Sudden cardiac death, resulting from untreated rapid ventricular fibrillation, is the leading cause of death in the United States, affecting about 400,000 people each year and claiming the lives of about 70% of them. Sudden cardiac death occurs most often in people who have had past heart attacks (myocardial infarction), but can also occur in young healthy individuals. When the heart muscle doesn’t get enough oxygen and blood to properly contract and keep pumping blood to the rest of the body, ischemia results. Ischemia is a lack of oxygen to the heart. Ischemia causes problems such as angina pectoris (chest pain), and can lead to cardiac arrest, a heart attack from a sustained ventricular arrhythmia.2 Sudden cardiac death also occurs in individuals with no anatomical or electrophysiologic evidence of heart disease. In these people, silent (asymptomatic) ischemia from coronary artery spasm triggered by ventricular fibrillation may be the cause of cardiac arrest. According to the investigators, even in the absence of early chest pain and fixed coronary artery disease, transient ischemia can be severe enough to cause life-threatening arrhythmias. Over-exercising and acute stress commonly brings on ischemia, as well as stimuli such as stimulant drugs, all of which can cause sudden cardiac death.3 Anti-ischemic therapy (including stress control) may protect a person with silent or asymptomatic ischemia against ventricular arrhythmia, but individuals with ventricular tachycardia usually require additional antiarrhythmic therapy. Individuals with underlying coronary artery disease may need some form of intervention.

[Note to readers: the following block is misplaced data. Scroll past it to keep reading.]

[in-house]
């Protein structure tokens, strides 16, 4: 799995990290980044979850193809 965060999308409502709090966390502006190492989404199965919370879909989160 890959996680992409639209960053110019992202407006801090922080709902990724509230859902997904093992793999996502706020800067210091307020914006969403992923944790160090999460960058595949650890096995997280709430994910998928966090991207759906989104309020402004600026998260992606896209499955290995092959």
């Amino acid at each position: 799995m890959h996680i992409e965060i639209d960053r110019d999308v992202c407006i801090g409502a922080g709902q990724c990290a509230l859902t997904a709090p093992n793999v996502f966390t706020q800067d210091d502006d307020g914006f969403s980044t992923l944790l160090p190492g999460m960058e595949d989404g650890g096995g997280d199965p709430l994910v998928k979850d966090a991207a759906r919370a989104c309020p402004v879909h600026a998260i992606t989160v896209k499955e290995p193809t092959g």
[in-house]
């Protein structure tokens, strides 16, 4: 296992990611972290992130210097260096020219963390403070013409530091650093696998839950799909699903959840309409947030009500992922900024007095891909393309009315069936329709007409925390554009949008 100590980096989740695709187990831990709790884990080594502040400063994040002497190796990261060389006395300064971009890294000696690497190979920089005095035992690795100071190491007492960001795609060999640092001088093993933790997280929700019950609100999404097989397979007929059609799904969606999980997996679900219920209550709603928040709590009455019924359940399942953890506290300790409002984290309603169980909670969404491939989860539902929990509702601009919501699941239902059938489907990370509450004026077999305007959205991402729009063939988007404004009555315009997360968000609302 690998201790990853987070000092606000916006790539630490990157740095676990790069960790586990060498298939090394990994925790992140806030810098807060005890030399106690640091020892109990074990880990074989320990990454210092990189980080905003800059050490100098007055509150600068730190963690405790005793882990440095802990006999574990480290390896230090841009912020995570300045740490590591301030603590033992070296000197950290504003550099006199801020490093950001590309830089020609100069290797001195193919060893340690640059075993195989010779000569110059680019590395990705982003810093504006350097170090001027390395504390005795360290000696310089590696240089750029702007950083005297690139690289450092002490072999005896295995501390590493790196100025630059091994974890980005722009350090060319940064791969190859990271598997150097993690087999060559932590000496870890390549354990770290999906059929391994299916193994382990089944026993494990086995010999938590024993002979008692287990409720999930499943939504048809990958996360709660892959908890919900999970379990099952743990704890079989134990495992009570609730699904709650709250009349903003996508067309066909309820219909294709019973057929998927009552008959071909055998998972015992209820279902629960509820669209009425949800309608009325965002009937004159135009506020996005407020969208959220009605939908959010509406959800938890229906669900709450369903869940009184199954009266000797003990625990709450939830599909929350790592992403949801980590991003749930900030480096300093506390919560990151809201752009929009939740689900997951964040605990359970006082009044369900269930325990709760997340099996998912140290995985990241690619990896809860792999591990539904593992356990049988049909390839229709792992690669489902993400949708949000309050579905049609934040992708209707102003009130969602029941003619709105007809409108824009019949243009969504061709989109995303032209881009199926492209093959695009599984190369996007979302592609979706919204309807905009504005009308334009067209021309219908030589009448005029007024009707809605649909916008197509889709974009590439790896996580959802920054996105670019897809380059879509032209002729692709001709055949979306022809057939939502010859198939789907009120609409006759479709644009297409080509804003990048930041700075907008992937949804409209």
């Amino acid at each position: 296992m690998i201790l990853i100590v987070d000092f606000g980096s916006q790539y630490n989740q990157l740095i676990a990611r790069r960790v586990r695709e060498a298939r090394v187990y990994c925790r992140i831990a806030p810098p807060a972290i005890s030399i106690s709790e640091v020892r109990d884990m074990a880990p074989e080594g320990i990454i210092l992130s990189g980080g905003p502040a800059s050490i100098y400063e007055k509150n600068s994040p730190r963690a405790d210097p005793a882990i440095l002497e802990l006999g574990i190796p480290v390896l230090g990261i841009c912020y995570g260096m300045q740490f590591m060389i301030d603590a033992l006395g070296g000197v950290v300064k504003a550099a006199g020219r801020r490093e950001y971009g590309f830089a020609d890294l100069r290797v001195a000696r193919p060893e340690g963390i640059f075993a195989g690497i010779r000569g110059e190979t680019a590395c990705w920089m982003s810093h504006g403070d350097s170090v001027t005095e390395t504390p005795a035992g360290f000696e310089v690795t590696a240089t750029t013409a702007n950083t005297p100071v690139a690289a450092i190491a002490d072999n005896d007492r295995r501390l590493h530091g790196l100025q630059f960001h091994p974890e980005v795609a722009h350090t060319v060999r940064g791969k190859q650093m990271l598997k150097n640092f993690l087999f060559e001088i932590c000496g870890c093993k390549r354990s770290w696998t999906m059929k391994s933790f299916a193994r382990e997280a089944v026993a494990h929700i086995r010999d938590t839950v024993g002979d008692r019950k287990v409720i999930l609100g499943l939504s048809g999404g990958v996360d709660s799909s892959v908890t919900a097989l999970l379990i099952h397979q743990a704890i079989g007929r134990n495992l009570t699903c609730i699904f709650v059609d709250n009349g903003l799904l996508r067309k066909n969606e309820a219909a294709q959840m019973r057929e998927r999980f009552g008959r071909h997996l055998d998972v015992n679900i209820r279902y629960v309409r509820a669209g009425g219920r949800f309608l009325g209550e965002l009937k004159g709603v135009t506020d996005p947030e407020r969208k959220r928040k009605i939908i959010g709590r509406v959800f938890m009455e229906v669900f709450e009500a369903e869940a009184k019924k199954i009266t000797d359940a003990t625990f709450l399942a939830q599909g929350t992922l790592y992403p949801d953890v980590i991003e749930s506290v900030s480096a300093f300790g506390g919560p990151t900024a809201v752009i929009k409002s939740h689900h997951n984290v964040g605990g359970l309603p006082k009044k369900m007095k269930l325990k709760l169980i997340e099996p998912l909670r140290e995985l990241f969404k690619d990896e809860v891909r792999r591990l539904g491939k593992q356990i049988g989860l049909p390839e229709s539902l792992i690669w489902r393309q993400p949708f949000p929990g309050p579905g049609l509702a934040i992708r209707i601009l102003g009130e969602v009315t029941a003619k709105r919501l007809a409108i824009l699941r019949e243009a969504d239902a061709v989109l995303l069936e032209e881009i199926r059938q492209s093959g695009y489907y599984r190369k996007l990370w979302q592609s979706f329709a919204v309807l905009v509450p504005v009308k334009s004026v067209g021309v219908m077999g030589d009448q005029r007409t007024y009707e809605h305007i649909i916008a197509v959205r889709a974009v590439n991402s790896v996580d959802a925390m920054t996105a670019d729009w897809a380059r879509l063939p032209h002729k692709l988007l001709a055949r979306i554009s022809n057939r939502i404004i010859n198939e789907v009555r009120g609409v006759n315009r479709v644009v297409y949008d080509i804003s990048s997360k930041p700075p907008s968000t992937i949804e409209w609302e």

Standard Treatment Protocols